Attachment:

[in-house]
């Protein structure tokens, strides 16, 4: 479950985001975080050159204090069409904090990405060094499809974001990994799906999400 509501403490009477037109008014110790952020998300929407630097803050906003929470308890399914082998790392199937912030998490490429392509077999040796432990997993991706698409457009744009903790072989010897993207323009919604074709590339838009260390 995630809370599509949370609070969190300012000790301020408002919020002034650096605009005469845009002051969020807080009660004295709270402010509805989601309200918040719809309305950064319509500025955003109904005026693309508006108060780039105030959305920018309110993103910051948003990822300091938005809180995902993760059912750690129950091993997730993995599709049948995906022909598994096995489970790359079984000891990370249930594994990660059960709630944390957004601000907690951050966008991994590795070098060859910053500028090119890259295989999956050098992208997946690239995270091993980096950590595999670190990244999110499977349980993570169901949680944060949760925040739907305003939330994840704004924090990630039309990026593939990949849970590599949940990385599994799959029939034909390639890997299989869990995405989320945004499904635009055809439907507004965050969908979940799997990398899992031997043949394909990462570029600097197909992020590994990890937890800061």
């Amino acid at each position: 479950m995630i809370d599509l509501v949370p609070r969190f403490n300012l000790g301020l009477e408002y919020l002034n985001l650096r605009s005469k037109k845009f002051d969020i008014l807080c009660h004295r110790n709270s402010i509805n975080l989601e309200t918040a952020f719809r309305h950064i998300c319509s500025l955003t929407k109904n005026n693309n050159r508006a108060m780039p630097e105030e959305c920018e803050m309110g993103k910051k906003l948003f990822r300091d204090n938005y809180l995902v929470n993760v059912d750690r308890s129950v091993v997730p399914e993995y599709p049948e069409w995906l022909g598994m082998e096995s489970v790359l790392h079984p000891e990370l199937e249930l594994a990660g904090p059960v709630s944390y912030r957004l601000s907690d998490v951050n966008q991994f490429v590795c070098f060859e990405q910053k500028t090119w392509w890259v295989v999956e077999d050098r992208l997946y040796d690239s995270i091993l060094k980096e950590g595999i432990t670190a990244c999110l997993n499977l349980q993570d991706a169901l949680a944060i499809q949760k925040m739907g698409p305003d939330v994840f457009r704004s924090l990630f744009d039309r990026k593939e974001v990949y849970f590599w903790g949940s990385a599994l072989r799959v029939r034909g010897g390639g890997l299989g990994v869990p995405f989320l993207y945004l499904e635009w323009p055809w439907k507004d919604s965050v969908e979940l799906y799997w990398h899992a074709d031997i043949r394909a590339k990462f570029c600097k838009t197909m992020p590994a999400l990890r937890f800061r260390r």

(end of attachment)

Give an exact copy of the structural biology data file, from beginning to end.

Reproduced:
[in-house]
């Protein structure tokens, strides 16, 4: 479950985001975080050159204090069409904090990405060094499809974001990994799906999400 509501403490009477037109008014110790952020998300929407630097803050906003929470308890399914082998790392199937912030998490490429392509077999040796432990997993991706698409457009744009903790072989010897993207323009919604074709590339838009260390 995630809370599509949370609070969190300012000790301020408002919020002034650096605009005469845009002051969020807080009660004295709270402010509805989601309200918040719809309305950064319509500025955003109904005026693309508006108060780039105030959305920018309110993103910051948003990822300091938005809180995902993760059912750690129950091993997730993995599709049948995906022909598994096995489970790359079984000891990370249930594994990660059960709630944390957004601000907690951050966008991994590795070098060859910053500028090119890259295989999956050098992208997946690239995270091993980096950590595999670190990244999110499977349980993570169901949680944060949760925040739907305003939330994840704004924090990630039309990026593939990949849970590599949940990385599994799959029939034909390639890997299989869990995405989320945004499904635009055809439907507004965050969908979940799997990398899992031997043949394909990462570029600097197909992020590994990890937890800061």
């Amino acid at each position: 479950m995630i809370d599509l509501v949370p609070r969190f403490n300012l000790g301020l009477e408002y919020l002034n985001l650096r605009s005469k037109k845009f002051d969020i008014l807080c009660h004295r110790n709270s402010i509805n975080l989601e309200t918040a952020f719809r309305h950064i998300c319509s500025l955003t929407k109904n005026n693309n050159r508006a108060m780039p630097e105030e959305c920018e803050m309110g993103k910051k906003l948003f990822r300091d204090n938005y809180l995902v929470n993760v059912d750690r308890s129950v091993v997730p399914e993995y599709p049948e069409w995906l022909g598994m082998e096995s489970v790359l790392h079984p000891e990370l199937e249930l594994a990660g904090p059960v709630s944390y912030r957004l601000s907690d998490v951050n966008q991994f490429v590795c070098f060859e990405q910053k500028t090119w392509w890259v295989v999956e077999d050098r992208l997946y040796d690239s995270i091993l060094k980096e950590g595999i432990t670190a990244c999110l997993n499977l349980q993570d991706a169901l949680a944060i499809q949760k925040m739907g698409p305003d939330v994840f457009r704004s924090l990630f744009d039309r990026k593939e974001v990949y849970f590599w903790g949940s990385a599994l072989r799959v029939r034909g010897g390639g890997l299989g990994v869990p995405f989320l993207y945004l499904e635009w323009p055809w439907k507004d919604s965050v969908e979940l799906y799997w990398h899992a074709d031997i043949r394909a590339k990462f570029c600097k838009t197909m992020p590994a999400l990890r937890f800061r260390r």